Mead McCormick (A.B. ’09) is in the running to take part in the first human mission to Mars, an operation sponsored by Mars One, a Dutch nonprofit organization. They plan to launch an unmanned orbiter to Mars as early as 2016 and to settle the first human colony by 2025. From these 100 applicants, the project’s leaders will ultimately choose 24 to make the first trip, in six separate teams of four.
McCormick first found out about the opportunity from a friend. “She knew that I was obsessed with space and space narratives,” McCormick said. “She basically told me it was my destiny to go to Mars.”
McCormick decided to apply just for fun, but didn’t expect to be chosen, as 200,000 people initially applied. But “after making the first cut,” she says, “your perspective shifts on everything. You start to appreciate more; you start to take into account what you’re actually doing with your life.”
Though interested in space, McCormick studied English and film studies at UChicago and like many of the project’s applicants, was not affiliated with NASA or other space-related work. However, the project allow and encourage applicants from all fields. The 100 finalists include physicians, engineers, political consultants, and even current students. Each of the applicants submitted a résumé, a motivational letter, and one-minute video about why they should be one of the first people to reach Mars. They had to be at least 18 years old and the project’s leaders looked for specific qualities in each of them, including curiosity, creativity, and resiliency.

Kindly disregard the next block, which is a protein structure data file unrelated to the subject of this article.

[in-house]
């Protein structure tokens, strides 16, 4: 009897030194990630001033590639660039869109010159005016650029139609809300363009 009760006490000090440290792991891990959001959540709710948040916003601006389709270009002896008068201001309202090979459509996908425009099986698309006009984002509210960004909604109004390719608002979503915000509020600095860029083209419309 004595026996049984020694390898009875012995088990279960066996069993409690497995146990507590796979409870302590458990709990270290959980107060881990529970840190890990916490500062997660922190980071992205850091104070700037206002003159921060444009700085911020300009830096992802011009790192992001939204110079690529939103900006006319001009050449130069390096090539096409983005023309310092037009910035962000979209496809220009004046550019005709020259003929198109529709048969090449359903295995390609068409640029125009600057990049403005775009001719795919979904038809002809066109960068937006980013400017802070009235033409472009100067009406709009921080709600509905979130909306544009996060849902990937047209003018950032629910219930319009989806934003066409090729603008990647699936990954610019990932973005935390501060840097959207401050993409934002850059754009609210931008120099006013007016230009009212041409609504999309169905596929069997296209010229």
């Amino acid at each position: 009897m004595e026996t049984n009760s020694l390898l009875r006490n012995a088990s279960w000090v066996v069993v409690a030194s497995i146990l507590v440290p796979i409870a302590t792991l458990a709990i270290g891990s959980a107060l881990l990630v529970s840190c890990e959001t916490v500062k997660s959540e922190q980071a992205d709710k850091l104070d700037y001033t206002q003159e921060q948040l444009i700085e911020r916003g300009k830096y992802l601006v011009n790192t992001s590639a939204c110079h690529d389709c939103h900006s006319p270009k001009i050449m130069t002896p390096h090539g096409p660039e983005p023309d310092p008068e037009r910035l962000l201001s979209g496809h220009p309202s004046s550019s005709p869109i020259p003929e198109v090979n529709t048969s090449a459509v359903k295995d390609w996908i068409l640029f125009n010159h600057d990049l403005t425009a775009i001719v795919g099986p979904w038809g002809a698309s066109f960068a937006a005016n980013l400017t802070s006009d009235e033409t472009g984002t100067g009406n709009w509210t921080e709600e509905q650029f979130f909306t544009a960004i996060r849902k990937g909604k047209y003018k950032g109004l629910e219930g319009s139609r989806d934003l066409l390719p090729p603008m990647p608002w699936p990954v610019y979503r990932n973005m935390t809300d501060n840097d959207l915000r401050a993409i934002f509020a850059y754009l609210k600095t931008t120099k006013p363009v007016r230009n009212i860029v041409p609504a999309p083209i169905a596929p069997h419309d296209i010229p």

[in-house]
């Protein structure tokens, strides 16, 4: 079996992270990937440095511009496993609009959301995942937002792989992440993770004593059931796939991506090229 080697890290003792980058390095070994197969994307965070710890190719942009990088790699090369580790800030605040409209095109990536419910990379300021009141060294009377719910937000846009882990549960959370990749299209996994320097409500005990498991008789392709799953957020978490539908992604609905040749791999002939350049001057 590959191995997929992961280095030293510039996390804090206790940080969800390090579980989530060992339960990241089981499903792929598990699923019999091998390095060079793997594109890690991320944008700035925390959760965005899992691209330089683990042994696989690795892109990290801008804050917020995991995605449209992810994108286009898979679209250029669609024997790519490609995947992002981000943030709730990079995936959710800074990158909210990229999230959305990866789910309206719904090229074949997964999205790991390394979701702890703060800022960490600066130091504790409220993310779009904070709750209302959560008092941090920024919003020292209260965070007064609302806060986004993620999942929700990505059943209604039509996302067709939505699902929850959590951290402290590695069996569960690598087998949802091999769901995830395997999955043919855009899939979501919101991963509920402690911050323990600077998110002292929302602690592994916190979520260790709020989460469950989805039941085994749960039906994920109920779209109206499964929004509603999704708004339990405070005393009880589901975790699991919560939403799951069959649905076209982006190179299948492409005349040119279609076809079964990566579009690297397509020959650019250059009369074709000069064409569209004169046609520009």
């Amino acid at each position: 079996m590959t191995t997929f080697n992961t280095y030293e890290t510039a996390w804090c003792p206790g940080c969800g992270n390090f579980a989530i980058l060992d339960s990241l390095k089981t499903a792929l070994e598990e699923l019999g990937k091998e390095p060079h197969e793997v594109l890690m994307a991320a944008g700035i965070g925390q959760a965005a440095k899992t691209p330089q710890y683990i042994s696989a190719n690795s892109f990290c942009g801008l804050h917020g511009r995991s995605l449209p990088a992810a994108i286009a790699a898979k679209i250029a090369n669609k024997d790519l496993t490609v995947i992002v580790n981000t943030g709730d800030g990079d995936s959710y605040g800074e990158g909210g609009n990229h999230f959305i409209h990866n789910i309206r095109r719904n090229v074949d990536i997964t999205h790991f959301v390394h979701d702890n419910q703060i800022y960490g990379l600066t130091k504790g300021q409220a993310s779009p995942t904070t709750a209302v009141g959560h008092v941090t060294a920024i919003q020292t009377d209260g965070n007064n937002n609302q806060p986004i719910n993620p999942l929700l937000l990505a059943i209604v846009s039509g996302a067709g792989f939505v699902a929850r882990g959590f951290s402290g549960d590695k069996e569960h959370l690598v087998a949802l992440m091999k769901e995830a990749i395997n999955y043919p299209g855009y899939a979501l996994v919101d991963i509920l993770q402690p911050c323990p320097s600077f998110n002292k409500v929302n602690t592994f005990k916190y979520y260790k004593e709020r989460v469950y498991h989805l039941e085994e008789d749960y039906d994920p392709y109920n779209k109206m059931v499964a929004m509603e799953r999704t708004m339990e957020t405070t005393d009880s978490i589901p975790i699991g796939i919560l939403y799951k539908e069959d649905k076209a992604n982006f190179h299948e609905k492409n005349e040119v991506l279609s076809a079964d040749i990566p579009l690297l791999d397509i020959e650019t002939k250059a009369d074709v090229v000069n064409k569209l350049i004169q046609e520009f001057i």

McCormick has pursued a career in film, recently receiving her Master of Fine Arts in drafting from CalArts, and was involved in both Doc Films and Fire Escape Films when she attended the University. McCormick plans to continue this work even after beginning the mission. Mars One intends to broadcast the mission worldwide as a reality TV show and she hopes to be a part of this.
“I think it’s a documentarian’s dream to follow people who are involved in life and death circumstances every day of their life,” she said. “I would really like to see the interactions of humans in this situation, not as a scripted drama but more in an educational, inspirational way.”
By the end of this year, the 100 finalists will be cut to 24. The finalists will begin training for living on Mars almost immediately, so that they will have had 10 years’ worth of preparation by the time the first team departs in 2024. McCormick believes that this is the best way to make the transition, though nothing can prepare her for the change in food. “We’ll probably never have a glass of wine or a steak ever again, so I’ll really miss that,” she said.
McCormick expressed that she is incredibly excited. “There’s just so much to know that we don’t know yet...it’s going to lead to so many amazing discoveries, so I think every day will be a life-changing discovery and I just think that is so worth it,” she said.